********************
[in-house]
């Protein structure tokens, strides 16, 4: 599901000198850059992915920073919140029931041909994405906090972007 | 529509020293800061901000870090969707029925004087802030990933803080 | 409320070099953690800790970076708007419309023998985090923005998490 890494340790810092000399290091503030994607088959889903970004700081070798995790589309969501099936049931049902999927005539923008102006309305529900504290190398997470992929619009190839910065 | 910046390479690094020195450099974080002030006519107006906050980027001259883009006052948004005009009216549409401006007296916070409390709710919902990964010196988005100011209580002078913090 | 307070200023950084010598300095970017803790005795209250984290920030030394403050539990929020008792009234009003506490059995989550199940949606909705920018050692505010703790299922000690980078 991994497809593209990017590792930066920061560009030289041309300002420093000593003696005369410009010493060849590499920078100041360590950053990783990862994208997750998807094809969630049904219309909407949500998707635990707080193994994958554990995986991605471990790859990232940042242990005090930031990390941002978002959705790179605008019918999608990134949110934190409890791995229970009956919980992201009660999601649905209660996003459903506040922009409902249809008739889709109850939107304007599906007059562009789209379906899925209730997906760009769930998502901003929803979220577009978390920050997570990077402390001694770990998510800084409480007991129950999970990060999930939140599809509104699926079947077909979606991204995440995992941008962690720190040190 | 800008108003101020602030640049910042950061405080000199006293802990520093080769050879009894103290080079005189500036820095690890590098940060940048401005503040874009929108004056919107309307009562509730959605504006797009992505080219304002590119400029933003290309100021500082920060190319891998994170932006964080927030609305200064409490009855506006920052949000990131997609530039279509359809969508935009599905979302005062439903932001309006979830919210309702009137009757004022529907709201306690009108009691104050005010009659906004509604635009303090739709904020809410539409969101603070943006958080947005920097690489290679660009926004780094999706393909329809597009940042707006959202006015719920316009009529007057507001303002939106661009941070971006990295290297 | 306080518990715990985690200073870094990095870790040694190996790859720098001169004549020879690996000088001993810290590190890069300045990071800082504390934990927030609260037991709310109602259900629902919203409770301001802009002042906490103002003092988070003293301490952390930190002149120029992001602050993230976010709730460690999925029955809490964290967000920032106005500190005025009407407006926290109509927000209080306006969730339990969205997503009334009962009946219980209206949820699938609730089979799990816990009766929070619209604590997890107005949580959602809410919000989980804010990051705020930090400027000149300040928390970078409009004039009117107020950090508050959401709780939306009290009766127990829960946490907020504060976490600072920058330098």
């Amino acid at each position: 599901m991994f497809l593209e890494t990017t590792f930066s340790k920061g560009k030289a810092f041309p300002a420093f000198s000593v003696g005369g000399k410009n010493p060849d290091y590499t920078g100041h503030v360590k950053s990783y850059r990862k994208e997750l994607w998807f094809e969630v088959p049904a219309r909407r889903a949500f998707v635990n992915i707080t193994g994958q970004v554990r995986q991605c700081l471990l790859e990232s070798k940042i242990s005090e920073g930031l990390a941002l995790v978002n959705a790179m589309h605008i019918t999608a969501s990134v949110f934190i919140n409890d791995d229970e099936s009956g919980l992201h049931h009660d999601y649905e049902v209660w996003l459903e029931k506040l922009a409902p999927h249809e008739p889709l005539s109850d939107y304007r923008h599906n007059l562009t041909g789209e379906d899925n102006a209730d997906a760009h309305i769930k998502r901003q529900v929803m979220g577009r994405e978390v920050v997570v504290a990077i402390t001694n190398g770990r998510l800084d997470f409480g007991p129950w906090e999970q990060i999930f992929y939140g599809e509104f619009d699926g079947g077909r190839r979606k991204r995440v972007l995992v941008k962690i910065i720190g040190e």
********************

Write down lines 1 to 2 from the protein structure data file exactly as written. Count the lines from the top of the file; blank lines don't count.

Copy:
[in-house]
């Protein structure tokens, strides 16, 4: 599901000198850059992915920073919140029931041909994405906090972007 | 529509020293800061901000870090969707029925004087802030990933803080 | 409320070099953690800790970076708007419309023998985090923005998490 890494340790810092000399290091503030994607088959889903970004700081070798995790589309969501099936049931049902999927005539923008102006309305529900504290190398997470992929619009190839910065 | 910046390479690094020195450099974080002030006519107006906050980027001259883009006052948004005009009216549409401006007296916070409390709710919902990964010196988005100011209580002078913090 | 307070200023950084010598300095970017803790005795209250984290920030030394403050539990929020008792009234009003506490059995989550199940949606909705920018050692505010703790299922000690980078 991994497809593209990017590792930066920061560009030289041309300002420093000593003696005369410009010493060849590499920078100041360590950053990783990862994208997750998807094809969630049904219309909407949500998707635990707080193994994958554990995986991605471990790859990232940042242990005090930031990390941002978002959705790179605008019918999608990134949110934190409890791995229970009956919980992201009660999601649905209660996003459903506040922009409902249809008739889709109850939107304007599906007059562009789209379906899925209730997906760009769930998502901003929803979220577009978390920050997570990077402390001694770990998510800084409480007991129950999970990060999930939140599809509104699926079947077909979606991204995440995992941008962690720190040190 | 800008108003101020602030640049910042950061405080000199006293802990520093080769050879009894103290080079005189500036820095690890590098940060940048401005503040874009929108004056919107309307009562509730959605504006797009992505080219304002590119400029933003290309100021500082920060190319891998994170932006964080927030609305200064409490009855506006920052949000990131997609530039279509359809969508935009599905979302005062439903932001309006979830919210309702009137009757004022529907709201306690009108009691104050005010009659906004509604635009303090739709904020809410539409969101603070943006958080947005920097690489290679660009926004780094999706393909329809597009940042707006959202006015719920316009009529007057507001303002939106661009941070971006990295290297 | 306080518990715990985690200073870094990095870790040694190996790859720098001169004549020879690996000088001993810290590190890069300045990071800082504390934990927030609260037991709310109602259900629902919203409770301001802009002042906490103002003092988070003293301490952390930190002149120029992001602050993230976010709730460690999925029955809490964290967000920032106005500190005025009407407006926290109509927000209080306006969730339990969205997503009334009962009946219980209206949820699938609730089979799990816990009766929070619209604590997890107005949580959602809410919000989980804010990051705020930090400027000149300040928390970078409009004039009117107020950090508050959401709780939306009290009766127990829960946490907020504060976490600072920058330098």